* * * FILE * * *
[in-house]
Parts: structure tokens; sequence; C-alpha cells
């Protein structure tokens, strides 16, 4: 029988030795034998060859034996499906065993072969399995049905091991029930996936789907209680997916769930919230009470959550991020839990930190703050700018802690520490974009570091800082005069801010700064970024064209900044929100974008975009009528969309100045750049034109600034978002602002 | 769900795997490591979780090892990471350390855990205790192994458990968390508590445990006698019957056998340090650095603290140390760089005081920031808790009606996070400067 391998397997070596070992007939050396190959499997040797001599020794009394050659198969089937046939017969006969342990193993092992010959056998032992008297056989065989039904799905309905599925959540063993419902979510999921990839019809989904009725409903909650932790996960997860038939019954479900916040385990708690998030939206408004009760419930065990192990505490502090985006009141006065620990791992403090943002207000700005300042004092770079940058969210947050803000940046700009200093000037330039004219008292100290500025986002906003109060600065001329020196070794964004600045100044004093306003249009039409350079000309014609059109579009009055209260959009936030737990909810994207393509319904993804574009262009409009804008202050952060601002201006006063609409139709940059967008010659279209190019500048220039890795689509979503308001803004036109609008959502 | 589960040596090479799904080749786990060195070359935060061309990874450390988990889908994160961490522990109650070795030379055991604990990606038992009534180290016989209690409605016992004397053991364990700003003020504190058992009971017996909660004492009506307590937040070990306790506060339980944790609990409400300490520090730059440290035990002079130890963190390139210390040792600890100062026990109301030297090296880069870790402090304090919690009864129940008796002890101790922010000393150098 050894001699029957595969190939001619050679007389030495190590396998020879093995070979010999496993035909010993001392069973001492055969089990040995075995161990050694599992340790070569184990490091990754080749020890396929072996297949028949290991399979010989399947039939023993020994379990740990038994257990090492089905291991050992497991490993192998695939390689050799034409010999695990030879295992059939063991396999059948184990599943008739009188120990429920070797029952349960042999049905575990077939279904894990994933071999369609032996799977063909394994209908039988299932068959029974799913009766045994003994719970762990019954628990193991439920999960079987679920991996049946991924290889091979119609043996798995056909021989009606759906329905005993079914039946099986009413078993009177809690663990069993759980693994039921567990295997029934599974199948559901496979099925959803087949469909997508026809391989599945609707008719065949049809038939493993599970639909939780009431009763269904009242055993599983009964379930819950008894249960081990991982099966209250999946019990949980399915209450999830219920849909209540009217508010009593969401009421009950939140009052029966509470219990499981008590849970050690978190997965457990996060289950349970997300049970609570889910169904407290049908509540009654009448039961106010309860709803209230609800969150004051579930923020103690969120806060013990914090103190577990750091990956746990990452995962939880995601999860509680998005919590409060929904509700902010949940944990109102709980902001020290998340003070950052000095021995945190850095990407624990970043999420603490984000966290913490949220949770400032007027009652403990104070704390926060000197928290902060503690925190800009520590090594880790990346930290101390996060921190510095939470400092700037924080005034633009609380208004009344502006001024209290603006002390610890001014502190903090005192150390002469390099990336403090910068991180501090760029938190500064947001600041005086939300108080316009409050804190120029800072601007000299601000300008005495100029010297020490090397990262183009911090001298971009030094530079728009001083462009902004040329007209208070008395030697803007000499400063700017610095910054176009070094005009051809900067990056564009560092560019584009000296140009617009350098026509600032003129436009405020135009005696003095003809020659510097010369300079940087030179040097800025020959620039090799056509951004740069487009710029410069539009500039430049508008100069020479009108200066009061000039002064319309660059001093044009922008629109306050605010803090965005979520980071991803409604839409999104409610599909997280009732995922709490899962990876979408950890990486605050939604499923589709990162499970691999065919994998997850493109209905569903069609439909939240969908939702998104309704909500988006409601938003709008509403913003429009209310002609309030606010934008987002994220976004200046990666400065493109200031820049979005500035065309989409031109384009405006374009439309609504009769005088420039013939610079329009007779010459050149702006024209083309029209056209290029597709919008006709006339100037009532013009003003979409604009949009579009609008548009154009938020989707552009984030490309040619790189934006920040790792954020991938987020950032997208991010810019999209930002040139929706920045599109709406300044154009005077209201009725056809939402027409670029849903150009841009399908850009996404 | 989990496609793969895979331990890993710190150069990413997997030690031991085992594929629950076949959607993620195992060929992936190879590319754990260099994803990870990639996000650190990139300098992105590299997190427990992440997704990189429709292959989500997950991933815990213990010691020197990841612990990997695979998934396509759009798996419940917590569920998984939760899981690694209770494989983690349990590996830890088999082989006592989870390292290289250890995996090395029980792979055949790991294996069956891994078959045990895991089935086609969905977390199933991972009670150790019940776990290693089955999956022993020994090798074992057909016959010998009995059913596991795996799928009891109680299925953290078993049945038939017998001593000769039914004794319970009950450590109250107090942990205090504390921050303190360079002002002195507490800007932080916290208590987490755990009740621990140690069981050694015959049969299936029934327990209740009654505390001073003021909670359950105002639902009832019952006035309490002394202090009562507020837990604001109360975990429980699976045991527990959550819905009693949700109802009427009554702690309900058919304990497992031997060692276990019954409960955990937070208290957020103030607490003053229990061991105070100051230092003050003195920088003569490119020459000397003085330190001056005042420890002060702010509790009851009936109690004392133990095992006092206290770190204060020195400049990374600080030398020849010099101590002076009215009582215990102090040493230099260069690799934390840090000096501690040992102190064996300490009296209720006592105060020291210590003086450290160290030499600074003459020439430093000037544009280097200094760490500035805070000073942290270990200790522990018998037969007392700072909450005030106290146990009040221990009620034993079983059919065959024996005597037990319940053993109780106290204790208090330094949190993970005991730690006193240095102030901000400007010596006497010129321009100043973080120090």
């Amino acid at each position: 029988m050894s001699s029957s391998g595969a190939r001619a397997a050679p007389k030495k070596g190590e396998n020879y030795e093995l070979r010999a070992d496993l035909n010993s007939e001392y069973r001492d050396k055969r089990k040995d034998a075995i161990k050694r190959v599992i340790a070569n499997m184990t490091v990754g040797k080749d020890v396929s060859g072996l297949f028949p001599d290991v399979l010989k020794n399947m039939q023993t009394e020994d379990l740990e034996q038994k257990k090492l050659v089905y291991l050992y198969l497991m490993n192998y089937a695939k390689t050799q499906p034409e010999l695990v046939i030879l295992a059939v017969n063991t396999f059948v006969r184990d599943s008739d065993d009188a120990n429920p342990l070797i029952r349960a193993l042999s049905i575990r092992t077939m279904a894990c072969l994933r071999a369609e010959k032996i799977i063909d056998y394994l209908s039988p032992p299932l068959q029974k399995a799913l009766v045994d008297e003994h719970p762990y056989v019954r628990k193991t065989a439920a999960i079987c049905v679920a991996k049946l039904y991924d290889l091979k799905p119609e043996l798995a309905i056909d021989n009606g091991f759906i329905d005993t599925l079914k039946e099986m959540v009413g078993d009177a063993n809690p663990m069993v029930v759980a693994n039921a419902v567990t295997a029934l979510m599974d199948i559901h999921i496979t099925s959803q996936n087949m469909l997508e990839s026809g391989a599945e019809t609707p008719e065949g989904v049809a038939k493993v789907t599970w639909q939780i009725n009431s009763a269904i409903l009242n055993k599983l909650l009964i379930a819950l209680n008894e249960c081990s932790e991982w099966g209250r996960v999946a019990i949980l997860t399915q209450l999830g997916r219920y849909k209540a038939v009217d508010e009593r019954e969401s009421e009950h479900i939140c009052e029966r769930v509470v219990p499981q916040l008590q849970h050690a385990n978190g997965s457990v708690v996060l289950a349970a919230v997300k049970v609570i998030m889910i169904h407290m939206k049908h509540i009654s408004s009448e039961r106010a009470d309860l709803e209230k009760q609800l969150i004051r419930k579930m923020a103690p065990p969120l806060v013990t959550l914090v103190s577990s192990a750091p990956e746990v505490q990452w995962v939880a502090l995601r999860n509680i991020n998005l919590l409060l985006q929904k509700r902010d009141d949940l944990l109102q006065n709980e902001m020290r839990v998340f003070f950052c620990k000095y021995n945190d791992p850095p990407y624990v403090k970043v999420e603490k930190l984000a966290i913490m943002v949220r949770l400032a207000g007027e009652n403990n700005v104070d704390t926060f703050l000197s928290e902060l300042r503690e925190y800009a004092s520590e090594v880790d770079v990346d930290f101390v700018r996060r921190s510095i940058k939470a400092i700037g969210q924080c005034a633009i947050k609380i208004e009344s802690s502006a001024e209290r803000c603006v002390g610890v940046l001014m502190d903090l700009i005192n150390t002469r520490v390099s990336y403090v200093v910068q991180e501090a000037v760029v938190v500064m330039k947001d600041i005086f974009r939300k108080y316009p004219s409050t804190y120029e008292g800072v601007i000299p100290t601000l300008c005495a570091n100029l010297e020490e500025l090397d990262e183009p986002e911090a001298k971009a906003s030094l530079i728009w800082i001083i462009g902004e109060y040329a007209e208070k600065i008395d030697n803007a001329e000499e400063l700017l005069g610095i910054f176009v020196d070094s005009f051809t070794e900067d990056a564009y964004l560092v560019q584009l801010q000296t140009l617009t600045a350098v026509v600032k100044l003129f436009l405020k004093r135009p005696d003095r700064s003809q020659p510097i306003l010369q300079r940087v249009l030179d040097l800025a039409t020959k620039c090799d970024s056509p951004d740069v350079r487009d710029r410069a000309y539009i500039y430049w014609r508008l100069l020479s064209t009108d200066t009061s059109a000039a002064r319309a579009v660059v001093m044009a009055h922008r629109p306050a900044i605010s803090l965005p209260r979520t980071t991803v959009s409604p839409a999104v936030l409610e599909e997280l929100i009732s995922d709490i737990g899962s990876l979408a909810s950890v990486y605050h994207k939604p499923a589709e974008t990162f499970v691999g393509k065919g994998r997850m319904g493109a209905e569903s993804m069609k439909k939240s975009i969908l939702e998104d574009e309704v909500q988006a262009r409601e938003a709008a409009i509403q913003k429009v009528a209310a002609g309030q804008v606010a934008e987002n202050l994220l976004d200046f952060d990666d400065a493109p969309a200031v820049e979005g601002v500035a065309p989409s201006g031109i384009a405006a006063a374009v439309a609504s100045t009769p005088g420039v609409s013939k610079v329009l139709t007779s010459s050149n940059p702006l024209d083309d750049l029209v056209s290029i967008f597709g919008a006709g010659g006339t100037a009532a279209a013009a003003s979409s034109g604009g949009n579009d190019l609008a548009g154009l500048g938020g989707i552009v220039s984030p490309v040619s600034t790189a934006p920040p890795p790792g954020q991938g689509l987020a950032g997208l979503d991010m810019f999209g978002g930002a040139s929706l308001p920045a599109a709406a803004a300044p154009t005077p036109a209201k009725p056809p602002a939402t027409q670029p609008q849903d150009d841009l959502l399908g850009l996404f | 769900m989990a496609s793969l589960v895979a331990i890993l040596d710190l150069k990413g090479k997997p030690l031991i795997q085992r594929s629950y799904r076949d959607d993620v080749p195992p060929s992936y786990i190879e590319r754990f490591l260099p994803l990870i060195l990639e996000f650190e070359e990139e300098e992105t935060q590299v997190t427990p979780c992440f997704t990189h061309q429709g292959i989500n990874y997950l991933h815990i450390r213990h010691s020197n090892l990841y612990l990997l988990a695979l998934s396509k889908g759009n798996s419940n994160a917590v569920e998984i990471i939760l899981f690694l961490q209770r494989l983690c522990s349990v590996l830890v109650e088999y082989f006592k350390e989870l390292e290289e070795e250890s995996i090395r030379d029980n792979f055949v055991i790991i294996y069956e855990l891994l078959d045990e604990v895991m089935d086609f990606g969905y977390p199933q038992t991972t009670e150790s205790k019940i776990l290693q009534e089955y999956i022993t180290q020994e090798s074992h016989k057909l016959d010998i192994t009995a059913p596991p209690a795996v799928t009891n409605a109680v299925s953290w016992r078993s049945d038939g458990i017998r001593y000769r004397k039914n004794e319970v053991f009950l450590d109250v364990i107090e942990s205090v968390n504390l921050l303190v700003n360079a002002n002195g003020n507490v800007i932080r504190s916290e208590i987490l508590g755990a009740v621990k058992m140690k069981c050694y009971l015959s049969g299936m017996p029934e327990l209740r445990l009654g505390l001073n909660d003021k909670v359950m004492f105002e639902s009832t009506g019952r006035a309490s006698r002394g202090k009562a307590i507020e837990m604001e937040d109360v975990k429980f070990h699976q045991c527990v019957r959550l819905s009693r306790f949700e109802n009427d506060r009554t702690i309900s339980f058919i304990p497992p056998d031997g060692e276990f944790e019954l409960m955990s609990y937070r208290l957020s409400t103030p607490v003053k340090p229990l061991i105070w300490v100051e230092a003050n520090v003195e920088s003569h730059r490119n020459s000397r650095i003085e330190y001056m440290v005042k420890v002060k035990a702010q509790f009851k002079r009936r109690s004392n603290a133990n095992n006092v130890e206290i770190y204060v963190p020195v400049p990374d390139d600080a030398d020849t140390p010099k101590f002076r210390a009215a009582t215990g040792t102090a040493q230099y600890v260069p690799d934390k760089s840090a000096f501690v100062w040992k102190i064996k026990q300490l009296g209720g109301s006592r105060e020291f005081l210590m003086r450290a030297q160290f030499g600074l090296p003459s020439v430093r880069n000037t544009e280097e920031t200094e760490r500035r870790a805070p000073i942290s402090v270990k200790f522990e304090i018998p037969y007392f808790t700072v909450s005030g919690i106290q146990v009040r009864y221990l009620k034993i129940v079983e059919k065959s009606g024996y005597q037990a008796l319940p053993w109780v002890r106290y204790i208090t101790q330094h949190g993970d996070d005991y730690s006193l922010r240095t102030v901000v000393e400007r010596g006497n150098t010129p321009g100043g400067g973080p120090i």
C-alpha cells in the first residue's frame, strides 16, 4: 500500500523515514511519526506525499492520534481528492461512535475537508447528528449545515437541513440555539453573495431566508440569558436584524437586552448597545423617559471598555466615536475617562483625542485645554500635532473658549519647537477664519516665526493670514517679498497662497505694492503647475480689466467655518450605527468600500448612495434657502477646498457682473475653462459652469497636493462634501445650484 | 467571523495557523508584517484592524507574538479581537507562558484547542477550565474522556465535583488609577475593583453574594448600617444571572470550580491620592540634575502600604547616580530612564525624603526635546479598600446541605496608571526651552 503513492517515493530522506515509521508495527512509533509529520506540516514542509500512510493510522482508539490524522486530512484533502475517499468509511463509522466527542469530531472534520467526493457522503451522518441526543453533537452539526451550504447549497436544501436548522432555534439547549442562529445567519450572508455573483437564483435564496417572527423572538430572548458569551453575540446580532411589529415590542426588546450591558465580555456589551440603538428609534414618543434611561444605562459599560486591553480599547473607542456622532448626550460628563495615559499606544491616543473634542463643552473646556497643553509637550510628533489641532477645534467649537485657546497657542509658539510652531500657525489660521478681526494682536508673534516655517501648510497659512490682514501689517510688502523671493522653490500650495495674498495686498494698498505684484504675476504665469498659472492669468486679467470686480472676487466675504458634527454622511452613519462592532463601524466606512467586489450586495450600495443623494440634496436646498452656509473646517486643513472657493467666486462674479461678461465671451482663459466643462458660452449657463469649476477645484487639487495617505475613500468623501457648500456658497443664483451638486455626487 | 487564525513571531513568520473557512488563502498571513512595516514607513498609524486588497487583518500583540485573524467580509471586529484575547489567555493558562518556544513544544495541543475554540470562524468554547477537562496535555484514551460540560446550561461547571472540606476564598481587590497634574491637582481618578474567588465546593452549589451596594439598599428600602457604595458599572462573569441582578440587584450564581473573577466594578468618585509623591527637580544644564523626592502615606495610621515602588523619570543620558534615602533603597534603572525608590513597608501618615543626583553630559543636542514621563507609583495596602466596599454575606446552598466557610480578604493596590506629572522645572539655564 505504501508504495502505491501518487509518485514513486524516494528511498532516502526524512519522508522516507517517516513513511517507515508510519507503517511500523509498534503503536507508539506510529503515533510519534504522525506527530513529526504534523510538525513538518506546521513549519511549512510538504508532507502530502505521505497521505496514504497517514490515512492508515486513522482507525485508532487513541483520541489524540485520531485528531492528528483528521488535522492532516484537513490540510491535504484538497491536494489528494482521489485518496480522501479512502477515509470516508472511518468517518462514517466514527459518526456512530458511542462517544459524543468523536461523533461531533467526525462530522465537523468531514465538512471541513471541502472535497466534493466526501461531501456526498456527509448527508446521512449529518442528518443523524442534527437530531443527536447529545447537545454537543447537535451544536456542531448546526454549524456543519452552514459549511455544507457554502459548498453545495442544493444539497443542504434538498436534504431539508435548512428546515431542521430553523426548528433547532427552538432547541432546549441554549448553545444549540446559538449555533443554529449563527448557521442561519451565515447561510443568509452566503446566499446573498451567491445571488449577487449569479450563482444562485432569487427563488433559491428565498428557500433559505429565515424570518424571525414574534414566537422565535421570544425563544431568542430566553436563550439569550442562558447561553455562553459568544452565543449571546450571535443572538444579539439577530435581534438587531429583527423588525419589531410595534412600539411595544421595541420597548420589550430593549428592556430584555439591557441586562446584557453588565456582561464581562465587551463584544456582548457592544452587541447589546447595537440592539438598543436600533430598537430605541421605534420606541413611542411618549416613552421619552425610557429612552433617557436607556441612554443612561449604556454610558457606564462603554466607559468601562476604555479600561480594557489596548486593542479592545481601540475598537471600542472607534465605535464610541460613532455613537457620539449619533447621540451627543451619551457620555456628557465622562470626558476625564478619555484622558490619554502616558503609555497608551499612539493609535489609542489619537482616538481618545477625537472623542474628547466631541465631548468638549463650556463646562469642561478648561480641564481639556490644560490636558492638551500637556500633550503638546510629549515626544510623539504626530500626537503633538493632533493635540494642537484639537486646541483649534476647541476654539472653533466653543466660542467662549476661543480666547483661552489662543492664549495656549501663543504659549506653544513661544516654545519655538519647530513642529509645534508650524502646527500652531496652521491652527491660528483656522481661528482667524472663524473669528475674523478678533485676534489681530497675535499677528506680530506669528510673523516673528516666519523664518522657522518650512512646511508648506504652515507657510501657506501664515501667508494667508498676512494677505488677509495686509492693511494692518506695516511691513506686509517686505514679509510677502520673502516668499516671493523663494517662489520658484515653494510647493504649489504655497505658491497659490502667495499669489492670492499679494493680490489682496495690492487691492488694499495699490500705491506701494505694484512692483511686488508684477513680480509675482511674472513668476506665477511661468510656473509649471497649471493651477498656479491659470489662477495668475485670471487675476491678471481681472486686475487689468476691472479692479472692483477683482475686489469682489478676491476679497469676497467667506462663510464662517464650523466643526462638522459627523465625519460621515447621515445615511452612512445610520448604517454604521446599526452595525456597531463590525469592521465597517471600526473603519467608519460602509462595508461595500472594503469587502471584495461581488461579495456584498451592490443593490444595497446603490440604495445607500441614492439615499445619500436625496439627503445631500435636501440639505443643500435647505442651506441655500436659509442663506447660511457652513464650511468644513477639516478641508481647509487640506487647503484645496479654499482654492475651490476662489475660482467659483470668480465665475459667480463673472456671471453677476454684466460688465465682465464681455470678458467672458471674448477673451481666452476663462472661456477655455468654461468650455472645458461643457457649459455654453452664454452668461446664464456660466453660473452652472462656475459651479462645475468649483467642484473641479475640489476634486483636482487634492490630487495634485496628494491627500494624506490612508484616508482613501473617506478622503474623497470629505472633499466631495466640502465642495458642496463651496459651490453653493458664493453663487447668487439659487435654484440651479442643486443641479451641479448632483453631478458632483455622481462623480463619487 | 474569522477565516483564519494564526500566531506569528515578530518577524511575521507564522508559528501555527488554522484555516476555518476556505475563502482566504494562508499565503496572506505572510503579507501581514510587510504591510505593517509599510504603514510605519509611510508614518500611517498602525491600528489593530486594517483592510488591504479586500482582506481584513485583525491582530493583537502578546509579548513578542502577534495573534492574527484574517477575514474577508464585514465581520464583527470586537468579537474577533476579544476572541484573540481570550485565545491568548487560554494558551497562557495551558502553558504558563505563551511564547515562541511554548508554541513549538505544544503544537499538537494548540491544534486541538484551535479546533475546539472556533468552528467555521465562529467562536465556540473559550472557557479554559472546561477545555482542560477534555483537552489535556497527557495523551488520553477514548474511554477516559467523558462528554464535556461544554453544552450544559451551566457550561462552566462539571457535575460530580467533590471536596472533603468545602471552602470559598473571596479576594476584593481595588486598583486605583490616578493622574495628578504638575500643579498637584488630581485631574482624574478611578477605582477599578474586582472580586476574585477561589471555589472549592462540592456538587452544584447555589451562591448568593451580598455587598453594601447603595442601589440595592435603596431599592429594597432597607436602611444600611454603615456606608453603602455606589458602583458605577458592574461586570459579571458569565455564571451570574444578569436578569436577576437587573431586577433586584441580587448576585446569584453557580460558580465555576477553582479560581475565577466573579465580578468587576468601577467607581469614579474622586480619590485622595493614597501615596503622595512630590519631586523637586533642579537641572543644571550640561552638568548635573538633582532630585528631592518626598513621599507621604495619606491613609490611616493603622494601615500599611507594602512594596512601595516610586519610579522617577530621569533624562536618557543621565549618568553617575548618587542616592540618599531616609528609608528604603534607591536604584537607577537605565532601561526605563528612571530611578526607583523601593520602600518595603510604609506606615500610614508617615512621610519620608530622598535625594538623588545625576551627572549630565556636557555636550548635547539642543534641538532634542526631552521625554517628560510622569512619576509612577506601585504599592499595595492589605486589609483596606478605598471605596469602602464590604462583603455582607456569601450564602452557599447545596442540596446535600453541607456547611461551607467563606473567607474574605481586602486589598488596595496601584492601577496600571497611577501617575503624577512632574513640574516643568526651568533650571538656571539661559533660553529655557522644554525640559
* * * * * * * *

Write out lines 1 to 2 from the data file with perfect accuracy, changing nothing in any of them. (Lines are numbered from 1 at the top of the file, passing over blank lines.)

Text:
[in-house]
Parts: structure tokens; sequence; C-alpha cells